Gardner, Coons Introduce Legislation to Address the Opioid Crisis Through the Prevention of Drug Diversion

Washington, D.C. – Today U.S. Senators Cory Gardner (R-CO) and Chris Coons (D-DE) introduced the Suspicious Order Identification Act of 2019, legislation to prevent drug diversion in real time before it has the ability to inflict damage in our communities. 

Currently, no law enforcement agency or private party has the ability to provide real-time, nationwide oversight of all orders for controlled substances, which is a major contributing factor to disproportionate prescription opioid shipments to certain pharmacies across the country. The Suspicious Order Identification Act of 2019 eliminates this blind spot exploited by bad actors, guards against prescription drug diversion, and protects the integrity of the supply chain by requiring the Drug Enforcement Administration (DEA) to create a program to share data in real-time to ensure that the supply chain is able to stop a suspicious order before it is filled. 

“A few years ago, the DEA discovered a major drug company was shipping enough prescription opioids to the San Luis Valley for every man, woman and child to have 30 to 60 pills per month,” said Senator Gardner. “The data shows that this is a common occurrence, and it’s time for Congress to do more to protect communities being devastated by undetected prescription drug diversion. This commonsense legislation will leverage data to ensure that we stop bad actors in real-time. I’m hopeful that my bipartisan measure with Senator Coons can help in our fight against this epidemic.”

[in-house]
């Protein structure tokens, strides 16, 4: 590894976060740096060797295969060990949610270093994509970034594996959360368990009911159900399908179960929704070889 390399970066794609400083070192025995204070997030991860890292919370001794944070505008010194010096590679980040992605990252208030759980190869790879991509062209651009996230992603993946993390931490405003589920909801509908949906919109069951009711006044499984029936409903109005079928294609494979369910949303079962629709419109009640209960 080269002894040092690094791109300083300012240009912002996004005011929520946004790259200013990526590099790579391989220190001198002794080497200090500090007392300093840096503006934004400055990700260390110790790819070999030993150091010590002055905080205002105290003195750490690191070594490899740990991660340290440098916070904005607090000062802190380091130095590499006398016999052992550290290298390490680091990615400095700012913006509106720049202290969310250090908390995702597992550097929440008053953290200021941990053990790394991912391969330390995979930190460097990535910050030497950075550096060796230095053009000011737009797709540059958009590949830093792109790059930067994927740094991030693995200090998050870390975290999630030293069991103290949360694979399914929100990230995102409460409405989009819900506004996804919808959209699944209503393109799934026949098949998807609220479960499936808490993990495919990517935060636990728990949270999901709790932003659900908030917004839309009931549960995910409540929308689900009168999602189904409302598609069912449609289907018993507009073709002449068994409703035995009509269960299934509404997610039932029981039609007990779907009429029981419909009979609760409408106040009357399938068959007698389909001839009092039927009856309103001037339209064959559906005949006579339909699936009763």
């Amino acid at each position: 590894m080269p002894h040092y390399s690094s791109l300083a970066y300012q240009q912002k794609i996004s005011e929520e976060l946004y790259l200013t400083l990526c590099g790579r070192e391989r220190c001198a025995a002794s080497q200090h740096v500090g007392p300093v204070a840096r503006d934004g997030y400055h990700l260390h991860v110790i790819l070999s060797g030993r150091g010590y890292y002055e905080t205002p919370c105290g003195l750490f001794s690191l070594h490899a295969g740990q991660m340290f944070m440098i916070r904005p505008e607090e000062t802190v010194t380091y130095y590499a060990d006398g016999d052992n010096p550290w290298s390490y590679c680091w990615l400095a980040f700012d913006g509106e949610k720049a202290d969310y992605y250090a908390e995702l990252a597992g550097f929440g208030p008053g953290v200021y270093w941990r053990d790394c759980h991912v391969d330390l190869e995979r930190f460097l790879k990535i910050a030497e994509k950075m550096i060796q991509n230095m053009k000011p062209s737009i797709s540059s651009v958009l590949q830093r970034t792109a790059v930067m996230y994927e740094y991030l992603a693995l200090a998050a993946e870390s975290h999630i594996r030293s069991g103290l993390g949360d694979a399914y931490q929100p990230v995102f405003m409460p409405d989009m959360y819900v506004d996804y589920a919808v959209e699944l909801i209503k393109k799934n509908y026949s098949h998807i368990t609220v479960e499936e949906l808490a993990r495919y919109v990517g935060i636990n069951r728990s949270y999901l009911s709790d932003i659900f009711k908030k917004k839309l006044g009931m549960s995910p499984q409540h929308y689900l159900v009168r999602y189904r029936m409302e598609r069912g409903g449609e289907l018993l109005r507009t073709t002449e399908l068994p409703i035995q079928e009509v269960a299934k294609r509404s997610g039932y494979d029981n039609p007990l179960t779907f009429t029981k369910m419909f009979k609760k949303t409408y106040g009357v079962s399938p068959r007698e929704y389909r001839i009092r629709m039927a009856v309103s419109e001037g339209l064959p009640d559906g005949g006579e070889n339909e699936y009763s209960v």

“I’m proud to join Senator Gardner to introduce this bill to prevent unnecessary drug shipments from wreaking havoc on our communities,” said Senator Coons. “This is a commonsense proposal that will shore up our drug supply chain—eliminating blind spots and keeping our communities safer and healthier. I look forward to working with my colleagues to pass this bill into law.”

In September 2019, the Department of Justice Office of the Inspector General report demonstrated that more can be done to leverage the DEA’s Automation of Reports and Consolidated Orders System (ARCOS) data to prevent diversion, which holds potential harm for communities. 

Senators Gardner and Coons’ legislation will require that the DEA convene a task force to recommend the most effective program to share data and prevent diversion in real-time. From there, the DEA will review those recommendations and implement a real-time solution within one year. It also requires an immediate transition to monthly reporting.


Cory Gardner is a member of the U.S. Senate serving Colorado. He sits on the Energy & Natural Resources Committee, the Foreign Relations Committee, the Commerce, Science, & Transportation Committee, and is the Chairman of the Subcommittee on East Asia, the Pacific, and International Cybersecurity Policy.